Erin Gallagher’s death is the third high-profile apparent suicide linked to cyberbullying in a matter of weeks.
The 13-year-old Donegal girl was found on Saturday after telling friends on a controversial website that she was considering killing herself after being subjected to a bullying campaign.
The full details of the teenager’s death have yet to be confirmed.
However, the incident is strikingly similar to other tragedies which hit the headlines in recent weeks.
At the end of last month 15-year-old Ciara Pugsley, from Leitrim, lost her life after being bullied by teens online.
The pupil at St Clare’s Comprehensive in Manor-hamilton was abused by individuals on the ask.fm social media website, which was set up to allow people to ask any user questions they wanted answered.
Among the messages Ciara received were that she was depressed to attract attention, that she was fat, and that she had no respect for herself.
The popular schoolgirl’s classmates only became aware of what happened after the 15-year-old went missing last month.
She was found in a wooded area near her home, and did not leave a note.
Gardaí have confirmed they are investigating the online messages and the apparent cyberbullying connection to her death.
Her father Jonathan has since gone public to urge other teens who may have been going through the same difficulties as his daughter not to take their own lives. “Just don’t do it. Your family and your friends need you,” he said.
On the other side of the world, another 15-year-old lost her life after what is again suspected to have been a campaign of online abuse against her.
On Sept 7 Amanda Todd, from Vancouver in Canada, posted a video to YouTube where she used flash cards to explain the torment she had suffered.
This included blackmail involving pictures she was tricked into posing for as a 12-year-old, bullying, and assault, all of which were traced back to cyberbullying.
On Oct 10 police rushed to her home where they found her dead.
Her final YouTube video — titled ‘My Story: struggling, bullying, suicide and self-harm’ — has been seen by over 1.6m people worldwide. Her family want it to be used in schools as a warning of the dangers of cyberbullying.
Calls for website to be banned after teenager’s death
Heartbroken friends of a 13-year-old who was found dead on Saturday after allegedly being subjected to cyber-bullying have called for the website involved to be banned.
Erin Gallagher was found at the weekend after telling online friends she was going to take her life due to the abuse she was suffering on ask.fm.
The website hit the headlines last month after the death of 15-year-old Leitrim girl Ciara Pugsley led to a Garda probe over messages she received from other members of the site. While ask.fm was set up for innocent purposes, to allow people to ask any member questions and seek advice on various topics, the latest tragedy has led to calls for it to be banned.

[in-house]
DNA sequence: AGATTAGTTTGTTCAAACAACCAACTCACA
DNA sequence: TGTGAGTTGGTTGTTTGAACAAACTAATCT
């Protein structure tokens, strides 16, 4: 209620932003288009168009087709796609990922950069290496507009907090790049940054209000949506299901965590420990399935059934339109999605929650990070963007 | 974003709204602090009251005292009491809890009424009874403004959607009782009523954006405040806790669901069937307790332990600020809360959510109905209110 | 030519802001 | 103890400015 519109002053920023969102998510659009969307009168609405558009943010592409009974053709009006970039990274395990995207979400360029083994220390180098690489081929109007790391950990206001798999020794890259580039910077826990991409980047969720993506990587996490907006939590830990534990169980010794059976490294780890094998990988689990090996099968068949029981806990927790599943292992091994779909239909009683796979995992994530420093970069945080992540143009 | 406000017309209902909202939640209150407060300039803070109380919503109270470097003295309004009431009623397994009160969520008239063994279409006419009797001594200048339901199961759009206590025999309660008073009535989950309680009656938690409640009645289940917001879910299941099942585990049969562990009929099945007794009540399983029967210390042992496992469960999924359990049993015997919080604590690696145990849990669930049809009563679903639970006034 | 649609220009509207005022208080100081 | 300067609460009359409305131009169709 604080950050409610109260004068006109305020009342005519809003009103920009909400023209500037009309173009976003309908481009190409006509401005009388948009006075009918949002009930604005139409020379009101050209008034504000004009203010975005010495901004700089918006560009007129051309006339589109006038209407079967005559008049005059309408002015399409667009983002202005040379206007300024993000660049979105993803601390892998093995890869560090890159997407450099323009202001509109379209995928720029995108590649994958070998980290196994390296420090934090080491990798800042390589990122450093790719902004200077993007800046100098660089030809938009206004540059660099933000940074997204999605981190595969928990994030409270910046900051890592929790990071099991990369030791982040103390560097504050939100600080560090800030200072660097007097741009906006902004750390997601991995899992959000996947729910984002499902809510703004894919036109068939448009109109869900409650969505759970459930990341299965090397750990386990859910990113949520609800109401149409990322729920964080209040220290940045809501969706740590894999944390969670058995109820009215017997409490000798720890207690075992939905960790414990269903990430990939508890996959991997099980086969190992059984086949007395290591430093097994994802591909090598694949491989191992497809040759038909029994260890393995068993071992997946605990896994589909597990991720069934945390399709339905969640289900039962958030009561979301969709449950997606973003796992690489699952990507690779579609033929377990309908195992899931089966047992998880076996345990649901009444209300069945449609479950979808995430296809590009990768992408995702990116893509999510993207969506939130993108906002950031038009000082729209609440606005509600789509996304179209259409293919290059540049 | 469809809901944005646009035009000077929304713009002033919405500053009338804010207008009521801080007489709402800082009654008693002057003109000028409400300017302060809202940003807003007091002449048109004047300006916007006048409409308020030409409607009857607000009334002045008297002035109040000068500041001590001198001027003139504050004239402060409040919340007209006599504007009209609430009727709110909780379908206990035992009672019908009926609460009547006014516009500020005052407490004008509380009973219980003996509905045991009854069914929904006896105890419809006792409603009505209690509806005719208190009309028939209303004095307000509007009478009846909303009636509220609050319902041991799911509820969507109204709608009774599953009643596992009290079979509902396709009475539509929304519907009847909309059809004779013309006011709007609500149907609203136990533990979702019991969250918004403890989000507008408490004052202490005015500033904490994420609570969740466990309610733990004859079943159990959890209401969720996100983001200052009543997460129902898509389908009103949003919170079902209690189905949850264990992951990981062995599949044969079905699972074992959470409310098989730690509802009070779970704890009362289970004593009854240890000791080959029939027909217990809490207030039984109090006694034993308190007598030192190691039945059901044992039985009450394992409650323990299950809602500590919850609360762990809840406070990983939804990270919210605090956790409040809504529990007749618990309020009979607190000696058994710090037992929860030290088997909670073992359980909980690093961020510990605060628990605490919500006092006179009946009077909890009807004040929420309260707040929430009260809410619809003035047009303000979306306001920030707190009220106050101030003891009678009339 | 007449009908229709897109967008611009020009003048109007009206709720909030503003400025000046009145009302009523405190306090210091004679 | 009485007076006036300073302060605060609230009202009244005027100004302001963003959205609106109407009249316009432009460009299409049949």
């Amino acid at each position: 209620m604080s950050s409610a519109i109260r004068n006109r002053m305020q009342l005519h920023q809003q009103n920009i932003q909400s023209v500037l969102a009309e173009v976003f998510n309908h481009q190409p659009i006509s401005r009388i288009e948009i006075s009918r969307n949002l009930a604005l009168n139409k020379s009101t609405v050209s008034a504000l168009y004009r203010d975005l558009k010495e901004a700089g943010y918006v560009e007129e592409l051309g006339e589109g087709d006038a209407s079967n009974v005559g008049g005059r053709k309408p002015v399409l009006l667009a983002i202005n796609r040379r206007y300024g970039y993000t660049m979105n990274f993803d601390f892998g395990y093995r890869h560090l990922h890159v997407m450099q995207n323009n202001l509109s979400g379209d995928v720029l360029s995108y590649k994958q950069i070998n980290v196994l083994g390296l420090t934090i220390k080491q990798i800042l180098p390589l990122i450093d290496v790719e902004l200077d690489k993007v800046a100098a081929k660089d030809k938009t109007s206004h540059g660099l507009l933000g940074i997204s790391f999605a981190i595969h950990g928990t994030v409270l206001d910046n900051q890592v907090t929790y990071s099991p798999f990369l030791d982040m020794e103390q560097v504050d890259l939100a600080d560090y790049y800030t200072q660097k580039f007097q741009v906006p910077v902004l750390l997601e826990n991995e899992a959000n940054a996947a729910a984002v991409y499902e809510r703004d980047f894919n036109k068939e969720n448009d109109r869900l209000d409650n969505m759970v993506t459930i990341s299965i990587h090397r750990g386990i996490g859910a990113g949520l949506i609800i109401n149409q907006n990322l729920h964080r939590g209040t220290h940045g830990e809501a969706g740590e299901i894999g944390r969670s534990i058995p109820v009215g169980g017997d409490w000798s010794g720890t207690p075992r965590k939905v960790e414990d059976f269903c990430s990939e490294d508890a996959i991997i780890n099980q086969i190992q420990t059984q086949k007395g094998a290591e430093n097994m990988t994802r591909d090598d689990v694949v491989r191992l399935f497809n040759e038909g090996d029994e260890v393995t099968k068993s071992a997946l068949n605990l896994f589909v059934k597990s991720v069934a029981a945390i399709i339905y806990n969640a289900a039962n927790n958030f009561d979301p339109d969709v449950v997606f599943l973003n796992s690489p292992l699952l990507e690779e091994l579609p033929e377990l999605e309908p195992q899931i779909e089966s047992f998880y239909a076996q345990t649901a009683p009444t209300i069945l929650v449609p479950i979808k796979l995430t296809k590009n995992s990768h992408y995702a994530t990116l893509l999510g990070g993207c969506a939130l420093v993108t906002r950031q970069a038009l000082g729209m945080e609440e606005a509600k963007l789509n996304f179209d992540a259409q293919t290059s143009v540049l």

Writing on a Facebook tribute page to honour Erin, Peter Sweeney wrote: “Erin is a 2nd year student who went to a local school here in Ballybofey who tragically due to bullying ended her own life. An absolute waste of a young life who had so much ahead of her. She was on a website called askfm where a lot of the bullying took place, and I call for it to be banned. Rest in peace Erin.”
Another user, Laura O Sullivan, responded: “My own sister had the same trouble with that askfm, had a suicide letter written also, my mum found it thank god.”
Both Ciara and Erin had suffered online abusive messages from other ask.fm members, an issue which the website’s developers never intended to see happen.
Tributes pour in for teens as calls grow to shut controversial site
A Facebook tribute page honouring Erin Gallagher has already attracted over 2,000 well-wishers, with calls to hold charity runs in her name and the banning of a website linked to the 13-year-old’s death.
The Facebook page was set up by friends and family of the tragic teenager after she was found dead on Saturday.
Erin was allegedly being bullied on the internet by other youths, which may have contributed to what happened.
Fran Anderson wrote on the Facebook page, “beautiful young girl, hope her bullies are wracked with guilt today”, while Anne Martina Moore added Erin was “just a child, [it’s] so sad”.
Martina Callaghan struck the same note as many other contributors, saying: “You wee pet, our thoughts and prayers are with your family at this sad time.”
The remark was echoed by Kelvin Lynch, who said: “RIP Erin, you didn’t do anything to deserve this, sleep tight.”
While some called for the ask.fm website to be banned in light of alleged links with the 13-year-old’s death, other site visitors have suggested organising a charity 5km run.
For one message-poster, what happened was impossible to forget: “Erin, for as long as this planet turns you’ll never be forgotten. We all know you’re lookin down on us from up there. GBNF (Gone But Not Forgotten).”
* Childline: 1800 666656, or text “list” to 50101
* Parentline: 1890 927277
* Teen Ireland: 1800 833634
* Console 24/7 helpline: 1800 201890
* 3Ts 24/7 suicide prevention helpline: 1800 247100, or text “help” to 51444
* HSE suicide prevention helpline: 1800 742745
Cyberbullying advice websites:
* Expert advice at webwise.ie
* Academic-based research is available at cybertraining-project.org
* Internet Safety for Schools at isfsi.ie
* Further information: Visit irishexaminer.com to access Claire O’Sullivan’s two-day special investigation into the dangers of cyberbullying for teenagers, published earlier this month.
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